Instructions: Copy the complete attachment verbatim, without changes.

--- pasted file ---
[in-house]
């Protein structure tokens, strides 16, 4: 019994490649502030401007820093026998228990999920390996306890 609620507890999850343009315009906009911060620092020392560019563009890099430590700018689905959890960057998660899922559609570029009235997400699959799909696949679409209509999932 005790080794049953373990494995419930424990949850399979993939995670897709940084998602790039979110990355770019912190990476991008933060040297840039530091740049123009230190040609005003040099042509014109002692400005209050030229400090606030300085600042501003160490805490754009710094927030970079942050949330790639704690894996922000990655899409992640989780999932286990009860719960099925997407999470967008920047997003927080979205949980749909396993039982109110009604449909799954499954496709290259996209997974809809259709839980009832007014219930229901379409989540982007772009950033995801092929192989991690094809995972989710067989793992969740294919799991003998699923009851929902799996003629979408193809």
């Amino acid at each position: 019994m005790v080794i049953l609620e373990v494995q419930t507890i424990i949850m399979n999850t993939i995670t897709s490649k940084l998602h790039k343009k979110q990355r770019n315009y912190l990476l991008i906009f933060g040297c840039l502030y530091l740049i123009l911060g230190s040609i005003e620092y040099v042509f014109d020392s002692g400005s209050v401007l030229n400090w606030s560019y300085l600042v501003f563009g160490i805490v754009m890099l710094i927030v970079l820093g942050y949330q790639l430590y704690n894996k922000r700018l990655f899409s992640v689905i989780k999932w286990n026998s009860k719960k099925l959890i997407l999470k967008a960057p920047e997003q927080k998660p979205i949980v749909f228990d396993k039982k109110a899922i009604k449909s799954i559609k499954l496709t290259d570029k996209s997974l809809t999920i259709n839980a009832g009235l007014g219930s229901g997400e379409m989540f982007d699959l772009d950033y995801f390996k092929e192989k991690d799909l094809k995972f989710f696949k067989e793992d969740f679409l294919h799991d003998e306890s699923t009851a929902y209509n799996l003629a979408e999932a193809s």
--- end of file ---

[in-house]
């Protein structure tokens, strides 16, 4: 019994490649502030401007820093026998228990999920390996306890 609620507890999850343009315009906009911060620092020392560019563009890099430590700018689905959890960057998660899922559609570029009235997400699959799909696949679409209509999932 005790080794049953373990494995419930424990949850399979993939995670897709940084998602790039979110990355770019912190990476991008933060040297840039530091740049123009230190040609005003040099042509014109002692400005209050030229400090606030300085600042501003160490805490754009710094927030970079942050949330790639704690894996922000990655899409992640989780999932286990009860719960099925997407999470967008920047997003927080979205949980749909396993039982109110009604449909799954499954496709290259996209997974809809259709839980009832007014219930229901379409989540982007772009950033995801092929192989991690094809995972989710067989793992969740294919799991003998699923009851929902799996003629979408193809």
């Amino acid at each position: 019994m005790v080794i049953l609620e373990v494995q419930t507890i424990i949850m399979n999850t993939i995670t897709s490649k940084l998602h790039k343009k979110q990355r770019n315009y912190l990476l991008i906009f933060g040297c840039l502030y530091l740049i123009l911060g230190s040609i005003e620092y040099v042509f014109d020392s002692g400005s209050v401007l030229n400090w606030s560019y300085l600042v501003f563009g160490i805490v754009m890099l710094i927030v970079l820093g942050y949330q790639l430590y704690n894996k922000r700018l990655f899409s992640v689905i989780k999932w286990n026998s009860k719960k099925l959890i997407l999470k967008a960057p920047e997003q927080k998660p979205i949980v749909f228990d396993k039982k109110a899922i009604k449909s799954i559609k499954l496709t290259d570029k996209s997974l809809t999920i259709n839980a009832g009235l007014g219930s229901g997400e379409m989540f982007d699959l772009d950033y995801f390996k092929e192989k991690d799909l094809k995972f989710f696949k067989e793992d969740f679409l294919h799991d003998e306890s699923t009851a929902y209509n799996l003629a979408e999932a193809s």